When it comes to 'Big Pharma', they don't come any bigger than GlaxoSmithKline(LSE: GSK) and AstraZeneca(LSE: AZN) - well in the UK at least. Valued at around £68bn and £50bn, respectively, they're both more than twice the size of the only other FTSE 100 listed pharmaceutical company Shire plc(LSE: SHP). So which is the best investment?
Joint venture boost
GlaxoSmithKline is one of the world's leading pharmaceutical research companies. The company was created out of the merger between GlaxoWellcome and SmithKline Beecham in 2000 to create one of the UK's largest listed companies, and the country's most gigantic drugs giant.
Glaxo's full year results announced last month revealed an increase in revenues to £24bn, up from £23bn, and a sharp rise in pre-tax profits to £10.5bn, up from £3bn the previous year. This was mainly due to its deal with Swiss pharmaceutical giant Novartis, where Glaxo sold cancer drugs, acquired a vaccines business and set up a joint venture in consumer healthcare.
The outlook for the firm looks good, with our friends in the City expecting earnings to rise by 13% this year, followed by a further improvement of 6% earmarked for 2017. Dividends are forecast at 82.03p per share for this year, falling slightly to 80.36p next year, offering prospective yields of 5.9% and 5.8% for the next two years.
Glaxo trades on 16 times forecast earnings for this year, falling to 15 for the year ending 31 December 2017. That may not make them a bargain but the shares look fairly priced given the earnings outlook, while the strong dividend and defensive qualities should tempt income investors.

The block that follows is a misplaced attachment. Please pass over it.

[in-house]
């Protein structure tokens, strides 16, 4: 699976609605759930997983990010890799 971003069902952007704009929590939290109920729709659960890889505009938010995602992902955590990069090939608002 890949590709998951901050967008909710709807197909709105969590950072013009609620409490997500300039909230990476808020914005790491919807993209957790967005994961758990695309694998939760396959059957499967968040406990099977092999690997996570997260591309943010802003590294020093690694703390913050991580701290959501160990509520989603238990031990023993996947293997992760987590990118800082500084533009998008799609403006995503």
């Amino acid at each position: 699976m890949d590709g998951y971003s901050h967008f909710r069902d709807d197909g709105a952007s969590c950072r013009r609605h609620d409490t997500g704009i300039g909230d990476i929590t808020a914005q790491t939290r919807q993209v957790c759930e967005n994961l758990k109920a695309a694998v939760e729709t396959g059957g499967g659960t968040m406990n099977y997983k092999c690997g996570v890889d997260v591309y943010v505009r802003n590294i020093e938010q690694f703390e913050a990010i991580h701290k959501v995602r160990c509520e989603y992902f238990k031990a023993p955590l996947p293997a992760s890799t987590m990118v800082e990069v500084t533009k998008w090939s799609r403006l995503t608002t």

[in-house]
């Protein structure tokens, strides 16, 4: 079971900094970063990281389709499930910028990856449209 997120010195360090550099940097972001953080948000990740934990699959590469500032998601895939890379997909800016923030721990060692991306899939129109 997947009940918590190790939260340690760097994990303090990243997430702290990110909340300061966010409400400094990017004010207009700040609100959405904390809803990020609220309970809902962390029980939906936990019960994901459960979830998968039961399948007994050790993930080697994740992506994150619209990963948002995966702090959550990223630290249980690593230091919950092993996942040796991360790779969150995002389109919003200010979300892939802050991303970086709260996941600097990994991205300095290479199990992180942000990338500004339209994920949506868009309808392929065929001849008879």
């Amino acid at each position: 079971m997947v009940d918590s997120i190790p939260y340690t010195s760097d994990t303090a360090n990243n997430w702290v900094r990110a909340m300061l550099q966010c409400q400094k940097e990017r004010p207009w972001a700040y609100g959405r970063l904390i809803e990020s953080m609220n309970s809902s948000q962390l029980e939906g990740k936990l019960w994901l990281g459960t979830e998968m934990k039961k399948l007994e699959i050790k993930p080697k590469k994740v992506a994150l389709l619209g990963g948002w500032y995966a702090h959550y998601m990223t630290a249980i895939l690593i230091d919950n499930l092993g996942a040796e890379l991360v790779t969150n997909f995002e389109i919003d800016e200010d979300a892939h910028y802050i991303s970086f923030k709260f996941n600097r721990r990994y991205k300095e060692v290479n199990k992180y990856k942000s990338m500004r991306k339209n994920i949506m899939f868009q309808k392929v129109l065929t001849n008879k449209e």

Losing its patents
AstraZeneca is another leading pharmaceuticals group created by a merger, in this case the 1999 merger of Sweden's Astra and the UK's Zeneca, which had itself been de-merged from chemicals group ICI in 1993.
Astra has its problems. Announcing its annual results last month, the company reported a 7% drop in revenues to $24.7bn as sales of its major drugs slowed due to generic competition. And while pre-tax profits were up from $1.2bn to $3bn, this was mostly as a result of cost-cutting.
Astra faces a tough year ahead too with the patent for its most important drug, the anti-cholesterol statin Crestor, expiring in May. Consequently, analysts in the Square Mile expect earnings to be 5% lower this year, with a further 1% decline pencilled-in for 2017. But dividends are forecast at 193.59p per share for this year, rising slightly to 194.15p next year, offering prospective yields of 5% for the next couple of years.
AstraZeneca trades on 14 times forecast earnings for this year, rising slightly to 14.1 for the year ending 31 December 2017. The firm's P/E rating is moderate and on a par with GlaxoSmithKline, but the shares offer a strong dividend that should be attractive to income hunters, despite the firm's challenges.
In my opinion Glaxo edges past Astra given the stronger earnings outlook and slightly higher dividend yield. So which should you buy? How about both? Each continues to offer strong defensive qualities and healthy income, which is why many UK-based portfolios have either or both of these pharmaceutical giants as core holdings.
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Bilaal Mohamed has no position in any shares mentioned. The Motley Fool UK has recommended AstraZeneca and GlaxoSmithKline. We Fools don't all hold the same opinions, but we all believe that considering a diverse range of insights makes us better investors.